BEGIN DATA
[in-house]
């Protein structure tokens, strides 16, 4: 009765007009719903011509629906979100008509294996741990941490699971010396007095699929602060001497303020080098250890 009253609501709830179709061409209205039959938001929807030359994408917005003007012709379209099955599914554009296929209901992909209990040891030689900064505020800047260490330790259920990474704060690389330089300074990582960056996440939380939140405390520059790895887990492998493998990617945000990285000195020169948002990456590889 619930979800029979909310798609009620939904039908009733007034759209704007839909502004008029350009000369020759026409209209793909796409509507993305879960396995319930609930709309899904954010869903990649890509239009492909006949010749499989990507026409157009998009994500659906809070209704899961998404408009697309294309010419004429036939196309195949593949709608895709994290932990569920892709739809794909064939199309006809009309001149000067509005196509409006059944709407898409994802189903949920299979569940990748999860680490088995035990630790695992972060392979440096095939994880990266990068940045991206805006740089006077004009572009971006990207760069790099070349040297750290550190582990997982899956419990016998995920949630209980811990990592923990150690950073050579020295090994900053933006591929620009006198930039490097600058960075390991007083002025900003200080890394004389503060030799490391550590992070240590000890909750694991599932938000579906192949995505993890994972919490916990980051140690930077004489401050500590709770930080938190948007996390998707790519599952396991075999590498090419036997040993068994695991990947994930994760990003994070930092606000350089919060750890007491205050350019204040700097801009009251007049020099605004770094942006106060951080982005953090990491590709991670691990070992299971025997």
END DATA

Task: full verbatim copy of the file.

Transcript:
[in-house]
């Protein structure tokens, strides 16, 4: 009765007009719903011509629906979100008509294996741990941490699971010396007095699929602060001497303020080098250890 009253609501709830179709061409209205039959938001929807030359994408917005003007012709379209099955599914554009296929209901992909209990040891030689900064505020800047260490330790259920990474704060690389330089300074990582960056996440939380939140405390520059790895887990492998493998990617945000990285000195020169948002990456590889 619930979800029979909310798609009620939904039908009733007034759209704007839909502004008029350009000369020759026409209209793909796409509507993305879960396995319930609930709309899904954010869903990649890509239009492909006949010749499989990507026409157009998009994500659906809070209704899961998404408009697309294309010419004429036939196309195949593949709608895709994290932990569920892709739809794909064939199309006809009309001149000067509005196509409006059944709407898409994802189903949920299979569940990748999860680490088995035990630790695992972060392979440096095939994880990266990068940045991206805006740089006077004009572009971006990207760069790099070349040297750290550190582990997982899956419990016998995920949630209980811990990592923990150690950073050579020295090994900053933006591929620009006198930039490097600058960075390991007083002025900003200080890394004389503060030799490391550590992070240590000890909750694991599932938000579906192949995505993890994972919490916990980051140690930077004489401050500590709770930080938190948007996390998707790519599952396991075999590498090419036997040993068994695991990947994930994760990003994070930092606000350089919060750890007491205050350019204040700097801009009251007049020099605004770094942006106060951080982005953090990491590709991670691990070992299971025997």